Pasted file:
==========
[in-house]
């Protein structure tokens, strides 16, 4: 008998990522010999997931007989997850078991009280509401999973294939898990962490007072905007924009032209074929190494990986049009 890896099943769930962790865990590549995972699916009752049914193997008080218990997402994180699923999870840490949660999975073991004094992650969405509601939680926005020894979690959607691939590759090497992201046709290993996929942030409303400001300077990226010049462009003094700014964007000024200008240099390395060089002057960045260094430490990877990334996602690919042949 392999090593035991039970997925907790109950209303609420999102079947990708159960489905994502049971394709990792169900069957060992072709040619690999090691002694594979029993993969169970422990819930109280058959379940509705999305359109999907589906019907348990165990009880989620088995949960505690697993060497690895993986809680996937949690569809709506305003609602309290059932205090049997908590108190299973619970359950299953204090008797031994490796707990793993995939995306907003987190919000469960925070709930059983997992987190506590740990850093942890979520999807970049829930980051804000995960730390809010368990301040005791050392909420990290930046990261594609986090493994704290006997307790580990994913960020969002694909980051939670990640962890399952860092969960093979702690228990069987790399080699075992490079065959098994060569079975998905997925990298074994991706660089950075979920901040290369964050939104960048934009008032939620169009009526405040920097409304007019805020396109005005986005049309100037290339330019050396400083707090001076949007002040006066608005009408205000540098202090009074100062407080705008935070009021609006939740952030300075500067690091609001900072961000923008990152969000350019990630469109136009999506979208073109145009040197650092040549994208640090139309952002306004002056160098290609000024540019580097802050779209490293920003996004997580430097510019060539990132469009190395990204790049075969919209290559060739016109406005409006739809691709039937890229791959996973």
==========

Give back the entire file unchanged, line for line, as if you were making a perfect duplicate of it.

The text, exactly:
[in-house]
């Protein structure tokens, strides 16, 4: 008998990522010999997931007989997850078991009280509401999973294939898990962490007072905007924009032209074929190494990986049009 890896099943769930962790865990590549995972699916009752049914193997008080218990997402994180699923999870840490949660999975073991004094992650969405509601939680926005020894979690959607691939590759090497992201046709290993996929942030409303400001300077990226010049462009003094700014964007000024200008240099390395060089002057960045260094430490990877990334996602690919042949 392999090593035991039970997925907790109950209303609420999102079947990708159960489905994502049971394709990792169900069957060992072709040619690999090691002694594979029993993969169970422990819930109280058959379940509705999305359109999907589906019907348990165990009880989620088995949960505690697993060497690895993986809680996937949690569809709506305003609602309290059932205090049997908590108190299973619970359950299953204090008797031994490796707990793993995939995306907003987190919000469960925070709930059983997992987190506590740990850093942890979520999807970049829930980051804000995960730390809010368990301040005791050392909420990290930046990261594609986090493994704290006997307790580990994913960020969002694909980051939670990640962890399952860092969960093979702690228990069987790399080699075992490079065959098994060569079975998905997925990298074994991706660089950075979920901040290369964050939104960048934009008032939620169009009526405040920097409304007019805020396109005005986005049309100037290339330019050396400083707090001076949007002040006066608005009408205000540098202090009074100062407080705008935070009021609006939740952030300075500067690091609001900072961000923008990152969000350019990630469109136009999506979208073109145009040197650092040549994208640090139309952002306004002056160098290609000024540019580097802050779209490293920003996004997580430097510019060539990132469009190395990204790049075969919209290559060739016109406005409006739809691709039937890229791959996973």